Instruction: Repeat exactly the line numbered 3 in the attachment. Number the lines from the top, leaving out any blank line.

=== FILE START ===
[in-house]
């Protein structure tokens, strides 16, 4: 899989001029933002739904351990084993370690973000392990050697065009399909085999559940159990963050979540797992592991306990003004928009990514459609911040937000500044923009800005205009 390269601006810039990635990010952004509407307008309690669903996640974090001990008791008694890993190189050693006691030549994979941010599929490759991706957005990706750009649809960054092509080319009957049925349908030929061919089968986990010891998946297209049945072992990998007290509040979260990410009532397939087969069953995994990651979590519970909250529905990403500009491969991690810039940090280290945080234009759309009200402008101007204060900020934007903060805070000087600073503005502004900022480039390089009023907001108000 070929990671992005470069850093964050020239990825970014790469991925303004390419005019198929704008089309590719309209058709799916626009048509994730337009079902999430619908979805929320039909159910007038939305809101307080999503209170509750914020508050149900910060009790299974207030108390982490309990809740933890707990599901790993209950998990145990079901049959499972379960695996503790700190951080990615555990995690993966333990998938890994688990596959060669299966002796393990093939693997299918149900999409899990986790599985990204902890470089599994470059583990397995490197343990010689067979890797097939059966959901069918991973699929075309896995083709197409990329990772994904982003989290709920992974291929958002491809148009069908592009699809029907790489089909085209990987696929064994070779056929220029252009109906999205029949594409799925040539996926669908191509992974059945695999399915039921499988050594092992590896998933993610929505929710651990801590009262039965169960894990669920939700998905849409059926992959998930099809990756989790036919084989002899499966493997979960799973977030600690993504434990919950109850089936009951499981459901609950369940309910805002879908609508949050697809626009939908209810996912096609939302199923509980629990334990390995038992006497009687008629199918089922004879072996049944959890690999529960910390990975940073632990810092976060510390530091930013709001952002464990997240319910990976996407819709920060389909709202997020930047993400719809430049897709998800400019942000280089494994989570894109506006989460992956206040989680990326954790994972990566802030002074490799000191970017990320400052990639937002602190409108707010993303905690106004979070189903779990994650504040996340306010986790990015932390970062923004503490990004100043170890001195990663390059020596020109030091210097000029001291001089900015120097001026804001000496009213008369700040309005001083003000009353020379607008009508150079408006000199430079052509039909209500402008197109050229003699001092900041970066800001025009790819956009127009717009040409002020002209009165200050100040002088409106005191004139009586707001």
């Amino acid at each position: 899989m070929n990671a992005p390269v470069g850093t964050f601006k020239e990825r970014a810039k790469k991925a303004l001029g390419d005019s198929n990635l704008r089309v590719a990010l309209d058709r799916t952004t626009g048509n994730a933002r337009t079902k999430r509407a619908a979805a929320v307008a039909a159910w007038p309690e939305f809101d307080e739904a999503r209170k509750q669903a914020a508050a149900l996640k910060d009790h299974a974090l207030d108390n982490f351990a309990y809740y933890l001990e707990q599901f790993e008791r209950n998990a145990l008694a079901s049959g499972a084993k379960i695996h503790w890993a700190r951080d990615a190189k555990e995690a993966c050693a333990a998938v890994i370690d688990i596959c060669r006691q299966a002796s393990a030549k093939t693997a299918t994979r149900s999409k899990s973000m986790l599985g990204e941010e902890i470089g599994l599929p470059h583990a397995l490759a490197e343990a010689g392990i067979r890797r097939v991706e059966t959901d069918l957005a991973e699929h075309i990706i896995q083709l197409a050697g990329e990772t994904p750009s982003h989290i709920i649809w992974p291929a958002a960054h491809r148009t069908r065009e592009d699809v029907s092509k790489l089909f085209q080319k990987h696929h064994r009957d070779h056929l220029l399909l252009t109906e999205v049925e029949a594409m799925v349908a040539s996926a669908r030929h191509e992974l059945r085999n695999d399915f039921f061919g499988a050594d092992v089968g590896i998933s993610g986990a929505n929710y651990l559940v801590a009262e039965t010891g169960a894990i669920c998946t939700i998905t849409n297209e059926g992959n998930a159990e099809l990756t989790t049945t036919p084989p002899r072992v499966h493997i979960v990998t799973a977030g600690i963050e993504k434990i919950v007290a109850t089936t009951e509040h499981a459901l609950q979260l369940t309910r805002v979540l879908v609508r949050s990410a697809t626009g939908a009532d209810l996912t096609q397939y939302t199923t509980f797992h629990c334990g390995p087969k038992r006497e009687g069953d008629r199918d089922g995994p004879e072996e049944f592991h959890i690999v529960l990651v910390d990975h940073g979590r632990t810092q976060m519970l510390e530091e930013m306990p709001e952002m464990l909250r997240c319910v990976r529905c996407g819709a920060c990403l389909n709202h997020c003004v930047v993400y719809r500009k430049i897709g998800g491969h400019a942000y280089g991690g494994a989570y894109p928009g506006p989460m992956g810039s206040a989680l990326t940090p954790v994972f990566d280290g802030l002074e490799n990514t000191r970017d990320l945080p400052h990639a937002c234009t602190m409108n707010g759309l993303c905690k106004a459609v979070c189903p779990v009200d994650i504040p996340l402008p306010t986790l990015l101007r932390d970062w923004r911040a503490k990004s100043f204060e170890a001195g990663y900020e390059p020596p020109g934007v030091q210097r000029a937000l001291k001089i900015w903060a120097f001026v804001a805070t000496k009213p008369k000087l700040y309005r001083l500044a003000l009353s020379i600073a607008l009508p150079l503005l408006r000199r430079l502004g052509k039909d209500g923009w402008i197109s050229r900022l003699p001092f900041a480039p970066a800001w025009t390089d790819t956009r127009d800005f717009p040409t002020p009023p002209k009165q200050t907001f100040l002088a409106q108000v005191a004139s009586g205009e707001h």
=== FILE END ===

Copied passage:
């Amino acid at each position: 899989m070929n990671a992005p390269v470069g850093t964050f601006k020239e990825r970014a810039k790469k991925a303004l001029g390419d005019s198929n990635l704008r089309v590719a990010l309209d058709r799916t952004t626009g048509n994730a933002r337009t079902k999430r509407a619908a979805a929320v307008a039909a159910w007038p309690e939305f809101d307080e739904a999503r209170k509750q669903a914020a508050a149900l996640k910060d009790h299974a974090l207030d108390n982490f351990a309990y809740y933890l001990e707990q599901f790993e008791r209950n998990a145990l008694a079901s049959g499972a084993k379960i695996h503790w890993a700190r951080d990615a190189k555990e995690a993966c050693a333990a998938v890994i370690d688990i596959c060669r006691q299966a002796s393990a030549k093939t693997a299918t994979r149900s999409k899990s973000m986790l599985g990204e941010e902890i470089g599994l599929p470059h583990a397995l490759a490197e343990a010689g392990i067979r890797r097939v991706e059966t959901d069918l957005a991973e699929h075309i990706i896995q083709l197409a050697g990329e990772t994904p750009s982003h989290i709920i649809w992974p291929a958002a960054h491809r148009t069908r065009e592009d699809v029907s092509k790489l089909f085209q080319k990987h696929h064994r009957d070779h056929l220029l399909l252009t109906e999205v049925e029949a594409m799925v349908a040539s996926a669908r030929h191509e992974l059945r085999n695999d399915f039921f061919g499988a050594d092992v089968g590896i998933s993610g986990a929505n929710y651990l559940v801590a009262e039965t010891g169960a894990i669920c998946t939700i998905t849409n297209e059926g992959n998930a159990e099809l990756t989790t049945t036919p084989p002899r072992v499966h493997i979960v990998t799973a977030g600690i963050e993504k434990i919950v007290a109850t089936t009951e509040h499981a459901l609950q979260l369940t309910r805002v979540l879908v609508r949050s990410a697809t626009g939908a009532d209810l996912t096609q397939y939302t199923t509980f797992h629990c334990g390995p087969k038992r006497e009687g069953d008629r199918d089922g995994p004879e072996e049944f592991h959890i690999v529960l990651v910390d990975h940073g979590r632990t810092q976060m519970l510390e530091e930013m306990p709001e952002m464990l909250r997240c319910v990976r529905c996407g819709a920060c990403l389909n709202h997020c003004v930047v993400y719809r500009k430049i897709g998800g491969h400019a942000y280089g991690g494994a989570y894109p928009g506006p989460m992956g810039s206040a989680l990326t940090p954790v994972f990566d280290g802030l002074e490799n990514t000191r970017d990320l945080p400052h990639a937002c234009t602190m409108n707010g759309l993303c905690k106004a459609v979070c189903p779990v009200d994650i504040p996340l402008p306010t986790l990015l101007r932390d970062w923004r911040a503490k990004s100043f204060e170890a001195g990663y900020e390059p020596p020109g934007v030091q210097r000029a937000l001291k001089i900015w903060a120097f001026v804001a805070t000496k009213p008369k000087l700040y309005r001083l500044a003000l009353s020379i600073a607008l009508p150079l503005l408006r000199r430079l502004g052509k039909d209500g923009w402008i197109s050229r900022l003699p001092f900041a480039p970066a800001w025009t390089d790819t956009r127009d800005f717009p040409t002020p009023p002209k009165q200050t907001f100040l002088a409106q108000v005191a004139s009586g205009e707001h």